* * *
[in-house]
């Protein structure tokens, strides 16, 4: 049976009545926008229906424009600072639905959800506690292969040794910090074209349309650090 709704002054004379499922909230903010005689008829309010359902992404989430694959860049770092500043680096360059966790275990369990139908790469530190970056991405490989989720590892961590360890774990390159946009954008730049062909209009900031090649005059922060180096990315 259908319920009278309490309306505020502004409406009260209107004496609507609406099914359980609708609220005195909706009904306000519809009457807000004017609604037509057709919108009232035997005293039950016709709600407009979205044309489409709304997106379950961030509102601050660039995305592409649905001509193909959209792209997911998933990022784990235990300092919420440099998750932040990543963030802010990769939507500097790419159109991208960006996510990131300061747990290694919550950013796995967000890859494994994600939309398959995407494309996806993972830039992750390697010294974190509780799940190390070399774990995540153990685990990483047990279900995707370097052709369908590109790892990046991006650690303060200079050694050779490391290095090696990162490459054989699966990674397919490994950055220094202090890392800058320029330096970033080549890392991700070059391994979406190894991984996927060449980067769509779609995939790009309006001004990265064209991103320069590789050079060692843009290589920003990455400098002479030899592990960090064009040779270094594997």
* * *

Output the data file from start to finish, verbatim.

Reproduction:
[in-house]
């Protein structure tokens, strides 16, 4: 049976009545926008229906424009600072639905959800506690292969040794910090074209349309650090 709704002054004379499922909230903010005689008829309010359902992404989430694959860049770092500043680096360059966790275990369990139908790469530190970056991405490989989720590892961590360890774990390159946009954008730049062909209009900031090649005059922060180096990315 259908319920009278309490309306505020502004409406009260209107004496609507609406099914359980609708609220005195909706009904306000519809009457807000004017609604037509057709919108009232035997005293039950016709709600407009979205044309489409709304997106379950961030509102601050660039995305592409649905001509193909959209792209997911998933990022784990235990300092919420440099998750932040990543963030802010990769939507500097790419159109991208960006996510990131300061747990290694919550950013796995967000890859494994994600939309398959995407494309996806993972830039992750390697010294974190509780799940190390070399774990995540153990685990990483047990279900995707370097052709369908590109790892990046991006650690303060200079050694050779490391290095090696990162490459054989699966990674397919490994950055220094202090890392800058320029330096970033080549890392991700070059391994979406190894991984996927060449980067769509779609995939790009309006001004990265064209991103320069590789050079060692843009290589920003990455400098002479030899592990960090064009040779270094594997």